Engage Cuba and NCBA CLUSA partner on U.S.-Cuban relations

engage cuba 500 2c33cengage cuba 500 2c33c[From left: NCBA CLUSA's VP of Advocacy Alan Knapp, COO of International Development Amy Coughenour and Program Associate Marcus Laws at the newly-reopened Cuban Embassy for an Engage Cuba event marking a year since President Obama’s historic policy shift. NCBA CLUSA joins a growing list of trade organizations and associations partnering with Engage Cuba, a working coalition on U.S.–Cuba policy.

The partnership with Engage Cuba rallies trade associations, non-profit groups and concerned citizens for the purpose of supporting the ongoing U.S.–Cuba normalization process and enacting legislation to reform U.S. travel and trade restrictions with Cuba.

With expertise on the benefits of the cooperative business model and leadership of the U.S.-Cuba Cooperative Working Group (USCCWG), NCBA CLUSA is partnering with Engage Cuba to support the emerging cooperative sector and economy in Cuba. The Working Group’s mission is to promote mutually beneficial engagement between the U.S. and Cuba’s cooperative sectors, in an effort to promote the ongoing success of strong and vibrant cooperatives in both countries.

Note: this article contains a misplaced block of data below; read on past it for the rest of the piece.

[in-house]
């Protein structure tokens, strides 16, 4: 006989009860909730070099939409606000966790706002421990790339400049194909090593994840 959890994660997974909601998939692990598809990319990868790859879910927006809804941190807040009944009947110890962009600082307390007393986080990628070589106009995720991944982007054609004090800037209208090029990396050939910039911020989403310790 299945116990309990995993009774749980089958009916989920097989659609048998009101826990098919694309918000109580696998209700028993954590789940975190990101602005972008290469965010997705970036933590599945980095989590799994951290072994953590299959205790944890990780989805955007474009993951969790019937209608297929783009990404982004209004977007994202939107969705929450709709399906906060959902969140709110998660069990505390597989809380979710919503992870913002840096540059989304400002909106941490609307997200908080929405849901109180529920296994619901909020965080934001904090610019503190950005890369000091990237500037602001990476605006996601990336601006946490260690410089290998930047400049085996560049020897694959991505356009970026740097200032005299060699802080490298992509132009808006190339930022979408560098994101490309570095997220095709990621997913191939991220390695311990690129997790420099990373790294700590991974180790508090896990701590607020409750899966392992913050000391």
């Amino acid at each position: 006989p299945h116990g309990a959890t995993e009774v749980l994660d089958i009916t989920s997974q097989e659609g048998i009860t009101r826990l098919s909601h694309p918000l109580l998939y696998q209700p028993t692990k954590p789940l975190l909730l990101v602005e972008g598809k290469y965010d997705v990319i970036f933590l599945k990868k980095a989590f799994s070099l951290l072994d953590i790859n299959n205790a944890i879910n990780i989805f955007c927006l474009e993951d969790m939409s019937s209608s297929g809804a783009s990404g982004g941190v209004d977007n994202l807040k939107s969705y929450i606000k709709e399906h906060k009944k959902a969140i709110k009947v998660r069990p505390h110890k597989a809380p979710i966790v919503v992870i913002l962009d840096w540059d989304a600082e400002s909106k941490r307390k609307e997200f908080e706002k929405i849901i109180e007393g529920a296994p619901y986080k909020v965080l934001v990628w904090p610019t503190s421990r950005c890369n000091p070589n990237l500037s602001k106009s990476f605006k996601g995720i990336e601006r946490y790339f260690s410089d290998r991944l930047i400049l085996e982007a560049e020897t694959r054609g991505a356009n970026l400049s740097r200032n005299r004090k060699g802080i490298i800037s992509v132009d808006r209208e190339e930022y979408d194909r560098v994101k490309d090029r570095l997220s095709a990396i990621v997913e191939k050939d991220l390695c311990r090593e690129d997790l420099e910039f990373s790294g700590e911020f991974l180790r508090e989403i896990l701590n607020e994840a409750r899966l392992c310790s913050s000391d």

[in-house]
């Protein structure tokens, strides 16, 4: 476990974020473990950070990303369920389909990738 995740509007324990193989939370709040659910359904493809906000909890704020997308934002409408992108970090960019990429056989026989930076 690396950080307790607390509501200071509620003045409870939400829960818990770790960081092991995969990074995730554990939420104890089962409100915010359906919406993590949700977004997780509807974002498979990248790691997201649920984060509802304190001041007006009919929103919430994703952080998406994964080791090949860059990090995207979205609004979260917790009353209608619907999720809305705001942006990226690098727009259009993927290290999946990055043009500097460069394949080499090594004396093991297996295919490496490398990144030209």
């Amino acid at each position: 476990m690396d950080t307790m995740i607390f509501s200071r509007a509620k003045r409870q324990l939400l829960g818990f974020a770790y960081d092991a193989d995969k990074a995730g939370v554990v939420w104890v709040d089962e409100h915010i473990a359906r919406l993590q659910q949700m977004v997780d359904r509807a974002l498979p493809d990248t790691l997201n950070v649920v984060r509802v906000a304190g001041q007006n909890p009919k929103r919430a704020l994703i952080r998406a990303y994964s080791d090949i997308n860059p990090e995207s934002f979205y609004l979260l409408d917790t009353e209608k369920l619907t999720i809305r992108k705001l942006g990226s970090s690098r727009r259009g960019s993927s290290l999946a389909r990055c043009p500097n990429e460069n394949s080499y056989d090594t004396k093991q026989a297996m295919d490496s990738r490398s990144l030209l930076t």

“We believe that working in partnership with Engage Cuba will strengthen all of our efforts to remove barriers to trade and other partnerships with our Cuban counterparts,” said Amy Coughenour Betancourt, Chief Operating Officer of NCBA CLUSA and head of the USCCWG. “Cuban cooperatives are interested in improving their businesses, creating jobs, and opening up markets on the island and with the U.S. We are here to support that.”

Attending the Engage Cuba event marking a year since President Obama’s historical policy shift at the newly reopened Cuban Embassy, NCBA CLUSA was able to meet with Cuban diplomats, including Deputy Chief of Mission, Juan Lamigueiro, opening doors to engage government institutions in cooperative workshops and events in both the U.S. and Cuba. NCBA CLUSA, through the USCCWG, works with partners at all levels from government to advocacy organizations like Engage Cuba to organizations on the ground in Cuba like SCENIUS, a financial services cooperative, in an effort to advance exchanges between the U.S. and Cuban cooperative sectors.

Cooperatives are central to Cuba’s changing economic model. The hand-over of state-run businesses to cooperative ownership could result in 20 – 30 percent of Cuba’s workers being actively involved in cooperatives, including over 8,000 restaurants to be operated as worker-owned cooperatives. By 2017, the Cuban government expects to there to be approximately 10,000 cooperatives.

The USCCWG aims to support the emerging Cuban cooperative community as the country opens to more trade. The group is also engaging the U.S. cooperative community in mutually beneficial commercial and technical exchanges that will strengthen cooperative management, governance, efficiency, and sustainability.


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